1933 - | NSW | Current affairs broadcast journalist
The American-born Gerald Stone began his career as a copy boy at the New York Times before emigrating to Australia in 1962. He worked for the Daily Mirror in Sydney and the ABC before being appointed founding producer of the Nine Network’s 60 Minutes. The program, based on the US model with star reporters at the centre of the story, became a ratings juggernaut for the Nine Network in the 1980s and cemented Nine’s reputation as the leading commercial network for news and current affairs. Stone enjoyed a close but sometimes difficult relationship with his proprietor Kerry Packer and, after Packer’s death, wrote a compelling book on the decline of the network, titled Who Killed Channel 9? Such was the respect for Stone that despite that savagely critical book he was commissioned to review the most damaging affair in 60 Minutes’ history, a botched child rescue attempt in Lebanon.
While best known in Australia as the “Godfather of 60 Minutes”, Gerald Stone had carved out a significant reporting career in the United States and Sydney before his surprise appointment as founding producer of the Nine Network’s flagship current affairs program.
Working for the Daily Mirror in the 1960s he covered the Freedom Rides led by Charles Perkins, scored a major scoop in the scandalous and baffling Bogle-Chandler murders, covered Royal tours and was embedded with Australian troops in Vietnam during their first clash with the Viet Cong.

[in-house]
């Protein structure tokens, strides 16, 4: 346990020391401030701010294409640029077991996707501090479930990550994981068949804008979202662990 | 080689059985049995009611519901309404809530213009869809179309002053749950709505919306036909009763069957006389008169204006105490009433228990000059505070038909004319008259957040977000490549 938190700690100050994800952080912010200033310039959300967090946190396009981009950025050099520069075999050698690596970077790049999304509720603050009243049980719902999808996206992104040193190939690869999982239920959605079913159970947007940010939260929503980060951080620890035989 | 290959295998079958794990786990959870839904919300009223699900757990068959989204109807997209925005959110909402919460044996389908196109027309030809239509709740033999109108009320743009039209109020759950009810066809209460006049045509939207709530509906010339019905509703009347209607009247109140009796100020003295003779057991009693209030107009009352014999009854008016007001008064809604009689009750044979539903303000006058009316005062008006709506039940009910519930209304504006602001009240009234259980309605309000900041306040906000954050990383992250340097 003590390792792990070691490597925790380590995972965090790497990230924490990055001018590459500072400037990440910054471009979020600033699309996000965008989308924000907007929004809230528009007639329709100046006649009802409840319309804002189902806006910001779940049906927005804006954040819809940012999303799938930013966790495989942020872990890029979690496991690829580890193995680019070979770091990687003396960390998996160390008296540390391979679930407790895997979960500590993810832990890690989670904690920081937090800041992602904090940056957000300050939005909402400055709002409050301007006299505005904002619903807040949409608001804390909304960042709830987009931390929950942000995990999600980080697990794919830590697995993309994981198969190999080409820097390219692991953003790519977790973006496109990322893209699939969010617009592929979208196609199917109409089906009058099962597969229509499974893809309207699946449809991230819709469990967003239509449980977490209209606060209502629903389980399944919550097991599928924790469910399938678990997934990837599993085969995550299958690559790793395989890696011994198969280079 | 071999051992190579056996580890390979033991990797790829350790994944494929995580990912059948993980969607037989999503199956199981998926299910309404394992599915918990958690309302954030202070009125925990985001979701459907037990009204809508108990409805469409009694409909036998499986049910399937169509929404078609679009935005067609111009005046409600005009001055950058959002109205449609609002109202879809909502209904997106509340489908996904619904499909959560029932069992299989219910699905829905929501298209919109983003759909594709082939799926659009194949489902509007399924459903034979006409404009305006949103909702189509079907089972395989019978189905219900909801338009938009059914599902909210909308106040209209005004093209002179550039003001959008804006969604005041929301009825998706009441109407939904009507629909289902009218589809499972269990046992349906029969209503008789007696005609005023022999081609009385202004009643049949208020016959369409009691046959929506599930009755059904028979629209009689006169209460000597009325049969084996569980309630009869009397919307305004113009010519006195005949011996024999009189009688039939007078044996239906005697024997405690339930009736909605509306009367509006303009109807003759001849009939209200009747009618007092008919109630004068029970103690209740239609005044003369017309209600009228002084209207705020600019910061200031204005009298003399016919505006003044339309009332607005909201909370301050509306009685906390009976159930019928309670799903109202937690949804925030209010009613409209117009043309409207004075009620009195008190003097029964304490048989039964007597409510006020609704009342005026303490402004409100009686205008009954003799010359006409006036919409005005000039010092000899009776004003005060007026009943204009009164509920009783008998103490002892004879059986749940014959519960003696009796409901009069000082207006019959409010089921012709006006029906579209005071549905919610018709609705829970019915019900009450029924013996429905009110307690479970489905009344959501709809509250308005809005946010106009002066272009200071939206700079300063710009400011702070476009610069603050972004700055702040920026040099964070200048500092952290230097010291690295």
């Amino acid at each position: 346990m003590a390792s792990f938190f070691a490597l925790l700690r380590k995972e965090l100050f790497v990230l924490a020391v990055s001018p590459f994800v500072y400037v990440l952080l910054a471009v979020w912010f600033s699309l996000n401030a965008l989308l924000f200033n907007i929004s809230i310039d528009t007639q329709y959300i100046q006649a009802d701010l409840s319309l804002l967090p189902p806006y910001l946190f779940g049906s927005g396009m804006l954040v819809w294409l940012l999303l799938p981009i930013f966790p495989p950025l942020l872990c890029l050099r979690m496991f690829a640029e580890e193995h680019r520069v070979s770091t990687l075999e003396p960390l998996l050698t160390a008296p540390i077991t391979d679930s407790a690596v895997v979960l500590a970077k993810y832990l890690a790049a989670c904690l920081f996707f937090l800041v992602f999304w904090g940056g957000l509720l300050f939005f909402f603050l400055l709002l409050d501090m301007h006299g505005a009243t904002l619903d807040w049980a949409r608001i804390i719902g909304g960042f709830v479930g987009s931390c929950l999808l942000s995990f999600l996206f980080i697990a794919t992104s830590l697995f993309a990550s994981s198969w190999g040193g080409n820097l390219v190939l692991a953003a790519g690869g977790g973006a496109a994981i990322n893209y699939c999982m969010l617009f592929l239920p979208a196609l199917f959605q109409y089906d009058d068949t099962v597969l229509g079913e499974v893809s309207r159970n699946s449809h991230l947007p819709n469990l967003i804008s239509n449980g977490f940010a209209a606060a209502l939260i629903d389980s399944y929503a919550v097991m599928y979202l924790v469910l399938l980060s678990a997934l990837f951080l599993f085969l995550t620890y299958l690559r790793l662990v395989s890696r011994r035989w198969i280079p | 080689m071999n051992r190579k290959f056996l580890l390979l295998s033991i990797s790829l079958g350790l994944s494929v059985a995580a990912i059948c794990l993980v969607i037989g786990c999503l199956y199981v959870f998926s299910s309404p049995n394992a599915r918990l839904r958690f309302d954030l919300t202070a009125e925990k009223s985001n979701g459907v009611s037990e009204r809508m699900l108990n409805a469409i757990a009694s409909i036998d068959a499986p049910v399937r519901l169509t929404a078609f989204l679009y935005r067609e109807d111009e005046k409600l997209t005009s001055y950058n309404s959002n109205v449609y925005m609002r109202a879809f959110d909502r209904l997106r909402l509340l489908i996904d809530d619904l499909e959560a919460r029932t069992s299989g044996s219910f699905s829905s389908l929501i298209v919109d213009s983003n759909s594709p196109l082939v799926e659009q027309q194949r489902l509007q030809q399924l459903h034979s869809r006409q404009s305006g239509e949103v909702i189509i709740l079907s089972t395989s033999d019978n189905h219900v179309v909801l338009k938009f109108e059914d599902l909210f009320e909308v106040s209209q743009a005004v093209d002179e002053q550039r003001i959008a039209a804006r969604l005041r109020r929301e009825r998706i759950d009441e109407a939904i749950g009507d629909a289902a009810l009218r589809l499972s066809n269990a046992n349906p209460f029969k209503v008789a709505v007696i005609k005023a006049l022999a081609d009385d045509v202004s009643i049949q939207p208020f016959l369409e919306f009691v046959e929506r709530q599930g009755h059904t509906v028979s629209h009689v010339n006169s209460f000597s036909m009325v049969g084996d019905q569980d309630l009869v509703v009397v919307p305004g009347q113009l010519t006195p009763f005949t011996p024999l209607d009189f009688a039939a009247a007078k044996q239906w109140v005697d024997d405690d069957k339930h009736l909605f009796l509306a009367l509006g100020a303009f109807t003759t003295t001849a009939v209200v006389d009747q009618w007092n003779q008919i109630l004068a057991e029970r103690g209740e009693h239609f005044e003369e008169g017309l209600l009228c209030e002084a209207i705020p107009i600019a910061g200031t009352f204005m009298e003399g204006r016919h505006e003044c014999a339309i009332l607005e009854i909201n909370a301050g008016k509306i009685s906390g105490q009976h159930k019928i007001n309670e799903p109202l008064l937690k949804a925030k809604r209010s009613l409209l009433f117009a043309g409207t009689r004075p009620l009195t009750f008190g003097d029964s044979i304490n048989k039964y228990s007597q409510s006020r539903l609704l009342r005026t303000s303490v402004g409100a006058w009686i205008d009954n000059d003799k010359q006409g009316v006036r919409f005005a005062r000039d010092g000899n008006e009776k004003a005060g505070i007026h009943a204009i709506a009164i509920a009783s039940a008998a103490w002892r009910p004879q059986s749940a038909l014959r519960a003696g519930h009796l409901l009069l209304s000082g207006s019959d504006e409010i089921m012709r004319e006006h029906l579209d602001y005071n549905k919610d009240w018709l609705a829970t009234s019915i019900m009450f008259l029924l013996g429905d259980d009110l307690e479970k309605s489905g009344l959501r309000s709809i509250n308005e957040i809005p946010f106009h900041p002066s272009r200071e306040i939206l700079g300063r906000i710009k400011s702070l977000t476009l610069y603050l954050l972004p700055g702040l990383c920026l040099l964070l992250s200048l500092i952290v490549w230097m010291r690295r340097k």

A year later he published his book War without Honour and in 1967 joined the ABC’s This Day Tonight delivering ground-breaking television reports on “draft dodgers”, the plight of sex workers, police corruption and the shame of Australia’s “invisible poor”.
It was this journalistic pedigree and his commitment to accuracy and ethics — together with hitherto unheard-of salary packages - that helped Stone recruit respected reporters Ray Martin, Ian Leslie and George Negus to the inaugural 60 Minutes.
In his book Say it with Feeling, Stone says he still has no idea why Kerry Packer chose him to launch the Australian version of 60 Minutes in 1978. “He called me into his office and started reminding me how badly I had let him down over the years. I was confronted by every weakness in such minute detail I began to think I was about to be fired,” Stone says. “With masterful timing, he suddenly switched from berating me to breaking the news I had just been given the most coveted job in television journalism, declaring: ‘I don’t give a fuck what it takes. Just do it and get it right’.”
The first episode was universally canned as an expensive flop. But by breaking big national and international stories, the program steadily improved to become a ratings monster and turned respected journalists including Jana Wendt, Richard Carleton, Jeff McMullin, Jennifer Byrne and Mike Munro into television stars.
Martin says there are insufficient superlatives to describe Stone’s impact on television journalism: “Gerald was light years ahead of all of us in his instincts for a good story and the best way to present it. He was always clearly commercial with a special skill for a colourful phrase or headline, but always with real class. Ethics always came before ratings. He would excuse anything except inaccuracy and unethical behaviour. He had a ferocious temper but the loyalty was amazing. If you had Gerald’s support you could go to war.”